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Adult Books 4 Teens
Inside Adult Books 4 Teens

All the Light We Cannot See

All the Light We Cannot See

I’m excited to begin the week with All the Light We Cannot See by Anthony Doerr. This World War II novel hinges on the U.S. bombing of St. Malo, an isolated port on the northern French coast, which continued to be occupied by the Nazis after most of Brittany was liberated. All the Light We Cannot [...]

Touchstones of American History

The Museum of Extraordinary Things

A new novel by Alice Hoffman is always cause for celebration. The Museum of Extraordinary Things conjures up the sights and sounds of early 20th century, Gilded Age Coney Island and New York City. Hoffman’s many teen readers will appreciate the magical love-at-first-sight between her two young protagonists, and fans of The Night Circus will [...]

Women at War

I Shall Be Near to You

Two highly recommended historical novels today. I Shall Be Near to You is, at its heart, a compelling love story. It features a strong heroine, so in love with her husband that she disguises herself as a man to accompany him into the horrors of the Civil War. I’m afraid its cover art may limit the [...]

Door Stoppers

The Goldfinch

I thought we’d kick off the New Year with two of the biggest books of 2013. Both couple length with accessible, engaging prose that seduces the reader all the way to the end. Donna Tartt made her name with The Secret History over 20 years ago, and it has since gained cult status. The Goldfinch, [...]

A House in the Sky

A House in the Sky

This read was so absorbing there were times I had to wonder if I could be objective enough to review the book. There is no doubt in my mind that teens will find it appealing, but it will also push their boundaries. Lindhout begins with glimpses of a childhood that could make for a dysfunctional [...]

Poetry Roundup

hello the roses

Well, it’s taken me four and a half months, but I’ve finally managed to get together another post on poetry. I’m very excited about all four of the books we have for you today.  Mei-mei Berssengbrugge and Gregory Orr are the same age (born 1947) and are both seasoned hands, with many poetry collections and [...]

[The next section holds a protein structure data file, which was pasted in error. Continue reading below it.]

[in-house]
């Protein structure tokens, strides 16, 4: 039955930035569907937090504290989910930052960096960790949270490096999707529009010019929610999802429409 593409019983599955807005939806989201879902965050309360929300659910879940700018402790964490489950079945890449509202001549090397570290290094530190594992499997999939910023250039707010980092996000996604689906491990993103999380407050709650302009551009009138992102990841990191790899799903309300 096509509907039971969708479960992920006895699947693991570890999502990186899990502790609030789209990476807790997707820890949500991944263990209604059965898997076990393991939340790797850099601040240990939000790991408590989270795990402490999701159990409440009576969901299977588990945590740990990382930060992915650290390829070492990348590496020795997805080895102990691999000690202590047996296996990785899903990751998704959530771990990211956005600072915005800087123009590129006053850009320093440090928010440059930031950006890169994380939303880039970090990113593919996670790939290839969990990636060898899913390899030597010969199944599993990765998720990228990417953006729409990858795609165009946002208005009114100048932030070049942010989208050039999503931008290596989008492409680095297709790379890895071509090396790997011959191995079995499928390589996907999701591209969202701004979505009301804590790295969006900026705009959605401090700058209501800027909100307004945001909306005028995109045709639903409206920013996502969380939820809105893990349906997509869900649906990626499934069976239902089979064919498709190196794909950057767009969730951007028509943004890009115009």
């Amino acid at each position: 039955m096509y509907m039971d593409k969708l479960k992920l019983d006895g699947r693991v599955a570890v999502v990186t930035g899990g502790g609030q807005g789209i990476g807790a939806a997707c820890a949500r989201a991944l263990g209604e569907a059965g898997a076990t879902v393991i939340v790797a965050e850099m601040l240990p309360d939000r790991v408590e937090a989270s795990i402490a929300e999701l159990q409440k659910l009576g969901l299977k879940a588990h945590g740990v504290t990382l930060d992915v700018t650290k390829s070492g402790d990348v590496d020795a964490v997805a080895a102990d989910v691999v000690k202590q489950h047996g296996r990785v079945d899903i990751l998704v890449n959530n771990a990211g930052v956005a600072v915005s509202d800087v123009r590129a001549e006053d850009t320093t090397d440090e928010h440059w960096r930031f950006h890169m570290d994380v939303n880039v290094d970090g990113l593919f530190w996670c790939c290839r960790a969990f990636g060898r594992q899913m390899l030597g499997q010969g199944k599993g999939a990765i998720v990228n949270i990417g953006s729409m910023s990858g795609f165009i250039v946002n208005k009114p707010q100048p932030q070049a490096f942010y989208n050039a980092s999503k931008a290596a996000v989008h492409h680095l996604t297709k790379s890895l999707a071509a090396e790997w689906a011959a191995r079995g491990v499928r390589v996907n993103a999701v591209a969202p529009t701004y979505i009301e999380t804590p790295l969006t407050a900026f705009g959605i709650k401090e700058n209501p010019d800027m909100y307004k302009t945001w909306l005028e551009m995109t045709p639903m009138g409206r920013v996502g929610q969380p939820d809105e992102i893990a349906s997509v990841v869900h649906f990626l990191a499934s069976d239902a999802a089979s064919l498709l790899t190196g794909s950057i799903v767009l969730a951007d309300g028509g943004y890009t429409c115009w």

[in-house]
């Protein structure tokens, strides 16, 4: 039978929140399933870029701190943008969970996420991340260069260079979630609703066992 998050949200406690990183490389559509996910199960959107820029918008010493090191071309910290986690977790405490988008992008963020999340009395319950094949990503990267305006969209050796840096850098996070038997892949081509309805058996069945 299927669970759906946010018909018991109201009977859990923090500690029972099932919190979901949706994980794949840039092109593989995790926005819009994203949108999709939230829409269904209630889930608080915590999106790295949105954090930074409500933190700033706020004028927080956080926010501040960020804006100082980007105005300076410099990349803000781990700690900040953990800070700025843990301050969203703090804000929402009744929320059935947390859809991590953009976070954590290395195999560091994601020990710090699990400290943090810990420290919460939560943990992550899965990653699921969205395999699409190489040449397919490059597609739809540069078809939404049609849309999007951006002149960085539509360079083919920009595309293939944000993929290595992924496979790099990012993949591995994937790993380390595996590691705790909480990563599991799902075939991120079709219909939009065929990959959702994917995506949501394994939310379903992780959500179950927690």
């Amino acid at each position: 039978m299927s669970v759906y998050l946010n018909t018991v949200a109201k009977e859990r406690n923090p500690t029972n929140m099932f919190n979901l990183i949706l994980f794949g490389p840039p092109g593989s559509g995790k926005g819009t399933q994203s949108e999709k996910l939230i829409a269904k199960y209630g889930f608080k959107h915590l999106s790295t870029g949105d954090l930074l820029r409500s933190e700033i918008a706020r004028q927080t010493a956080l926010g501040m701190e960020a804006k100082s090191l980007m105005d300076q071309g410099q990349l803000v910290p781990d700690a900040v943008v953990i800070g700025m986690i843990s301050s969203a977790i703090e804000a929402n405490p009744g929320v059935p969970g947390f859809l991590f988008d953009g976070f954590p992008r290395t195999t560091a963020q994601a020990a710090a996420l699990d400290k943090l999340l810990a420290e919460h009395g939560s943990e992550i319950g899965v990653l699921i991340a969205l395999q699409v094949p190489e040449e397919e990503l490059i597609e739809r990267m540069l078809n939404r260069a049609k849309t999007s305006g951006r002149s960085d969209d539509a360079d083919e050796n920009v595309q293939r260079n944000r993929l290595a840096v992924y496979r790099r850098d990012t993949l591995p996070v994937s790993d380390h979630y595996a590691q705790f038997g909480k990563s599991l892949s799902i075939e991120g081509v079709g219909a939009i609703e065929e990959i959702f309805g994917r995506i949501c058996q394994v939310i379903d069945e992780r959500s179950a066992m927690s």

Weekly Reviews: Debut novels

The Silver Star

Can I really call Jeannette Walls’ The Silver Star a debut novel? After all, everyone knows The Glass Castle. And Half-Broke Horses was a novel, wasn’t it? Well, yes, but it was a fictionalization of her grandmother’s life. The Silver Star is Walls’ first work of pure fiction. It touches on many of the same themes [...]

Weekly Reviews: Portraying the Famous (and Infamous)

Z: a novel of Zelda Fitzgerald

Today we review three novels with famous people as their subjects. The first is Z: A Novel of Zelda Fitzgerald. Teens continue to be fascinated by the Jazz Age and they read the novels of F. Scott Fitzgerald, not only in literature classes but also for fun. (So I learned in a recent discussion with [...]

Weekly Reviews: Girls

Wild Girls

Title Girls are all that tie these three books together. Otherwise, the combination serves as a great example of the variety of books that appeal to different teen readers. We begin with a rather intellectual historical fiction novel, Eight Girls Taking Pictures. The tie-in to the arts is a great hook for young adults. Photography [...]

Weekly Reviews: Identity

brain on fire

As promised, we have our full complement of reviews for the week, all in one omnibus post.  These week’s books are all about identity.  In our first book, Brain on Fire by Susannah Cahalan, Cahalan recounts her harrowing experience of grappling with a rare brain disease called autoimmune encephalitis, which brought on hallucinations, paranoia, and [...]